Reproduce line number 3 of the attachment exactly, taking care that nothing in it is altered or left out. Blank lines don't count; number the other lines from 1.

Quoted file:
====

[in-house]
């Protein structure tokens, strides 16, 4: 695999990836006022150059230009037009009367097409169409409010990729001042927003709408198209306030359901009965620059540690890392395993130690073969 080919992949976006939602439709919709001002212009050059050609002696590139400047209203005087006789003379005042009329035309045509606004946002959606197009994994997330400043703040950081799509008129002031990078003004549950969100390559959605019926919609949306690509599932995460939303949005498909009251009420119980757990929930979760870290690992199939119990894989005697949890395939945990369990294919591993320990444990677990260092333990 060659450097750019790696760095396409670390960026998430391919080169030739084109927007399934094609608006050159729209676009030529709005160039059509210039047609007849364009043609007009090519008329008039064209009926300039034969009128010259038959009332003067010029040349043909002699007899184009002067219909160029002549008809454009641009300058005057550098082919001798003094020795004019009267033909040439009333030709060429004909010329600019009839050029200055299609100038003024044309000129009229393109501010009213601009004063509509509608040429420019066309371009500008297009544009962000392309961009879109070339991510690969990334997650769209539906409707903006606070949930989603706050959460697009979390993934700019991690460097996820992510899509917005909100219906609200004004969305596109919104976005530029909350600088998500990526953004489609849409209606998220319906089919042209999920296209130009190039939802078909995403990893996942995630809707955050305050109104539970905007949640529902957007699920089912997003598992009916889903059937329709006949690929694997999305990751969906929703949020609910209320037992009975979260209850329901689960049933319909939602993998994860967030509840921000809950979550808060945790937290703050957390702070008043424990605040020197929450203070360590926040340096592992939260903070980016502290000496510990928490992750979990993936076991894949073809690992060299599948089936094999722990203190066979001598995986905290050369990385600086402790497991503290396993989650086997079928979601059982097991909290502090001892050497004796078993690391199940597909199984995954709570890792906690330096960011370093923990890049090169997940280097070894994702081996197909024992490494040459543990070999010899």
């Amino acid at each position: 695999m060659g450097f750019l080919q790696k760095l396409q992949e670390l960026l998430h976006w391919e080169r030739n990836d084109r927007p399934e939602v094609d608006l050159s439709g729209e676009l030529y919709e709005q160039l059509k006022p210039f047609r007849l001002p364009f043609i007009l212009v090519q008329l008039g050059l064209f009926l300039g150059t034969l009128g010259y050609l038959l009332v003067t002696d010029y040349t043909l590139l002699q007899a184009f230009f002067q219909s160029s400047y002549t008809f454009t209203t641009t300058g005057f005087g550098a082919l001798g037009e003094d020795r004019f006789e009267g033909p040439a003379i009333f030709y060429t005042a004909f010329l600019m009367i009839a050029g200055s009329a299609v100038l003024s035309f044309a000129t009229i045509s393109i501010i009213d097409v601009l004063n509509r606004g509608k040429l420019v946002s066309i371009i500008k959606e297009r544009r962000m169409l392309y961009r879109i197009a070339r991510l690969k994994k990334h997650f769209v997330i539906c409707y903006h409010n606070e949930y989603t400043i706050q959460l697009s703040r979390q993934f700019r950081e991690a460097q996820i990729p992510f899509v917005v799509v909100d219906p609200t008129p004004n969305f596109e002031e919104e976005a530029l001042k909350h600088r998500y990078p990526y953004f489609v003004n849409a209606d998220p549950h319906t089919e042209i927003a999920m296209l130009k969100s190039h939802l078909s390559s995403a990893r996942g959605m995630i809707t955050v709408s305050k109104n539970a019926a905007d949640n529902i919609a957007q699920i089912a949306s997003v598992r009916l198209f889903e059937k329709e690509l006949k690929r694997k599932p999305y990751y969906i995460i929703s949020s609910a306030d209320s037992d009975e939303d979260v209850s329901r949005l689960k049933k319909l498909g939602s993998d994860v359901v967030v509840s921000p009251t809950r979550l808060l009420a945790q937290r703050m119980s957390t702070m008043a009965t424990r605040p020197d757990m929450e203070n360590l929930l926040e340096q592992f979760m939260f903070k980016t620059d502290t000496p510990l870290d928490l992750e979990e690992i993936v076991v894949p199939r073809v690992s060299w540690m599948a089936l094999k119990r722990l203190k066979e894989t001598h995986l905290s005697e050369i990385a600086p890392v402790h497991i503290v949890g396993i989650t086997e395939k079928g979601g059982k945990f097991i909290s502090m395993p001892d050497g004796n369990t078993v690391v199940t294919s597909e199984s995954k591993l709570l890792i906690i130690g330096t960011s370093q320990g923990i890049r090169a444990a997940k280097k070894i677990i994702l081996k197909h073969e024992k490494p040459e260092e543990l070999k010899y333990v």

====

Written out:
């Amino acid at each position: 695999m060659g450097f750019l080919q790696k760095l396409q992949e670390l960026l998430h976006w391919e080169r030739n990836d084109r927007p399934e939602v094609d608006l050159s439709g729209e676009l030529y919709e709005q160039l059509k006022p210039f047609r007849l001002p364009f043609i007009l212009v090519q008329l008039g050059l064209f009926l300039g150059t034969l009128g010259y050609l038959l009332v003067t002696d010029y040349t043909l590139l002699q007899a184009f230009f002067q219909s160029s400047y002549t008809f454009t209203t641009t300058g005057f005087g550098a082919l001798g037009e003094d020795r004019f006789e009267g033909p040439a003379i009333f030709y060429t005042a004909f010329l600019m009367i009839a050029g200055s009329a299609v100038l003024s035309f044309a000129t009229i045509s393109i501010i009213d097409v601009l004063n509509r606004g509608k040429l420019v946002s066309i371009i500008k959606e297009r544009r962000m169409l392309y961009r879109i197009a070339r991510l690969k994994k990334h997650f769209v997330i539906c409707y903006h409010n606070e949930y989603t400043i706050q959460l697009s703040r979390q993934f700019r950081e991690a460097q996820i990729p992510f899509v917005v799509v909100d219906p609200t008129p004004n969305f596109e002031e919104e976005a530029l001042k909350h600088r998500y990078p990526y953004f489609v003004n849409a209606d998220p549950h319906t089919e042209i927003a999920m296209l130009k969100s190039h939802l078909s390559s995403a990893r996942g959605m995630i809707t955050v709408s305050k109104n539970a019926a905007d949640n529902i919609a957007q699920i089912a949306s997003v598992r009916l198209f889903e059937k329709e690509l006949k690929r694997k599932p999305y990751y969906i995460i929703s949020s609910a306030d209320s037992d009975e939303d979260v209850s329901r949005l689960k049933k319909l498909g939602s993998d994860v359901v967030v509840s921000p009251t809950r979550l808060l009420a945790q937290r703050m119980s957390t702070m008043a009965t424990r605040p020197d757990m929450e203070n360590l929930l926040e340096q592992f979760m939260f903070k980016t620059d502290t000496p510990l870290d928490l992750e979990e690992i993936v076991v894949p199939r073809v690992s060299w540690m599948a089936l094999k119990r722990l203190k066979e894989t001598h995986l905290s005697e050369i990385a600086p890392v402790h497991i503290v949890g396993i989650t086997e395939k079928g979601g059982k945990f097991i909290s502090m395993p001892d050497g004796n369990t078993v690391v199940t294919s597909e199984s995954k591993l709570l890792i906690i130690g330096t960011s370093q320990g923990i890049r090169a444990a997940k280097k070894i677990i994702l081996k197909h073969e024992k490494p040459e260092e543990l070999k010899y333990v």